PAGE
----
THE PSYCHOLOGICAL AND EMOTIONAL TRUMA OF CANING CHILDREN, GHANA
- Author Samuel Sankpo
- Published October 7, 2021
- Word count 648
Caning is one of the many physical forces practised in our schools by educators and school staff, or in the home, by parents, guardians, and family members as a means of discipline or punishment. Many argue that it implants discipline, ignoring the body pain or discomfort, and the psychological and emotional trauma it causes children.
The practice seems to be accepted by most Ghanaians among children, adults, the educated, and not educated. UNICEF (2010) confirmed the general acceptance of the act with an assertion that vicious punishment in Ghana is culturally ingrained. In fact, human rights activists and other caretakers who advocate against the use of this option as a corrective measure are often perceived as being “child spoilers” and people killing morality in Ghanaian society. Some go further to cite religious sources to justify their arguments. A common verse is Proverbs 13:24, “Whoever spares the rod hates his son, but he who loves him is diligent to discipline him”. By quoting this verse implies that discipline can only be inculcated in children by using the cane as a teaching tool to make them behave according to expectations and norms.
The Ghana Education Service (GES) in 2017 officially banned all forms of corporal punishment for children in schools in Ghana as part of efforts aimed at promoting a safe and protective learning environment for children (GES, 2019). However, it is doubtful to note whether the law that consents to corporal punishment has been repelled. For example, Article 13(2) of the 1998 Children’s Act, Ghana’s most comprehensive act concerning the treatment of children allows “justifiable” and “reasonable” corporal punishment of a child (UNICEF, 2018). The continual existence of this law makes GES directive empty and ineffective simply because a breach of the ban may not lead to a conviction. But the question remains: is whipping the only alternative to instil moral fibre?
A recent SHS students’ indiscipline behaviour towards the first gentleman in our land stirred up public squabbles again on the corollaries of teaching and learning, devoid of canning children on various media outlets and social media platforms. Some people think caning should be reintroduced in our schools to inculcate order.
Educators have acknowledged that teaching and learning cannot be successful without someone being in control (Rosen, 1997 cited in Agbenyega, 2006). But being in control does not mean being a warden at a prison, it means maintaining order and discipline’ (Agbenyega, 2006).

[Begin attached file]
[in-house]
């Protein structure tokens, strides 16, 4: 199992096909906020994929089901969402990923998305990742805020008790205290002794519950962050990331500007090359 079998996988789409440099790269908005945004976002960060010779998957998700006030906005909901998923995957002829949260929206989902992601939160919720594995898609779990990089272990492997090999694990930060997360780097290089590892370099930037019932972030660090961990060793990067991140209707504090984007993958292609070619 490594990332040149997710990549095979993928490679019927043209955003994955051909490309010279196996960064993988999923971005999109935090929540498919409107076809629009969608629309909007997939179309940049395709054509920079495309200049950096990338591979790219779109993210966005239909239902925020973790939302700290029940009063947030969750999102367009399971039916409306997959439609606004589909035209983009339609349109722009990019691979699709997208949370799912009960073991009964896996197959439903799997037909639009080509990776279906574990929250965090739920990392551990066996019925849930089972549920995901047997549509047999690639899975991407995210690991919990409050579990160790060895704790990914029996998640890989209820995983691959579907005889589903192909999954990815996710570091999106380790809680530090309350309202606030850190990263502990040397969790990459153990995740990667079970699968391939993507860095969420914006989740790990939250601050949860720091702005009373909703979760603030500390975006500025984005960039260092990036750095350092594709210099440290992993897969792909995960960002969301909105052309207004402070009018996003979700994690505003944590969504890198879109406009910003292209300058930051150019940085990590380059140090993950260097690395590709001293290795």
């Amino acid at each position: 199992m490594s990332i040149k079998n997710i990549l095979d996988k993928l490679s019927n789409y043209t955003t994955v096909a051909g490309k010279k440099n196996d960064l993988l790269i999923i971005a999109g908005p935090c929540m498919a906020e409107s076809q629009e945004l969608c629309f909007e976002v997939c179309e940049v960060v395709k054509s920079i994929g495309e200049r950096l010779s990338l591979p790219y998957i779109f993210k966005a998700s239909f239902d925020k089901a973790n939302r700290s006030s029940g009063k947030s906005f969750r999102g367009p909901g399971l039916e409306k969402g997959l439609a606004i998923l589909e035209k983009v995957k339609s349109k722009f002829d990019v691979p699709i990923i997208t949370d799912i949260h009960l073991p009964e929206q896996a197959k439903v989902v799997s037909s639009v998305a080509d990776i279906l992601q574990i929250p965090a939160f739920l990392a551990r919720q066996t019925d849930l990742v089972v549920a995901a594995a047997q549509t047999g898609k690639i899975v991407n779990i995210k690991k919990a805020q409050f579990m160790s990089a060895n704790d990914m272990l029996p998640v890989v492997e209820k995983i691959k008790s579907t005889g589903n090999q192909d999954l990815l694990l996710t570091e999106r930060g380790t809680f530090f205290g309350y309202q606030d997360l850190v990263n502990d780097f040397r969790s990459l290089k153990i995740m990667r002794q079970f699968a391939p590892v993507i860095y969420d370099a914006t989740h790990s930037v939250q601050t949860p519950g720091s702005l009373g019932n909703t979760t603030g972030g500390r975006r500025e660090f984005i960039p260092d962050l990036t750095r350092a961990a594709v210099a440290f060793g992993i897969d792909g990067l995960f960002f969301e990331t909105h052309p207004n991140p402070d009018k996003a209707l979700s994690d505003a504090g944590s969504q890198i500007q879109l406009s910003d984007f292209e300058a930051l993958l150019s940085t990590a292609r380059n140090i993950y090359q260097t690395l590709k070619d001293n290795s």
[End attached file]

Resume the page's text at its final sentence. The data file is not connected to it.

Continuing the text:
The United States Department of Education has recognised that:
”Maintaining a disciplined environment conducive to learning does not necessarily mean adopting tough policies to keep students silent in their seats. …Most important, a learning environment requires an ethic of caring that shapes staff-student relationships” (Rosen, 1997 cited in Agbenyega, 2006).
This implies that punishment of students is not synonymous with discipline although the two have been tied together (Agbenyega, 2006). Whereas punishment is associated with forceful suffering or deprivation, discipline deals with teaching and self-control.
Studies suggest that corporal punishment, which includes caning, is injurious to children’s development, causing negative outcomes that vary depending on the particular nature, extent, and severity of exposure (UNICEF, 2018). Other investigators assert that schools using punishment practises promote more anti-social behaviour and have a tendency to increase rates of vandalism, aggression, truancy, and ultimately school dropouts than those with a firm but fair disciplinary system (Mayer, 1995).
In a nutshell, teachers who employ corporal punishment in their line of duties should consider more over the hazards brought by corporal punishment on students. I am also of the view that the reintroduction of corporal punishment will erode the gains and accolades we have accumulated through inclusive education over the years.
.Teachers should note their role as facilitators leading students toward self-discipline.
. Disciplinary measures should be used to encourage students to make smart choices and develop positive behaviour rather than deliberately inflicting pain or unpleasantness.
Awareness should be created at all levels to erase the perception that discipline is only about caning
Samuel Sankpo is a professional teacher, with twelve years of working experience in rural Ghana.
E-mail: firstname.lastname@example.orgArticle source: https://articlebiz.com
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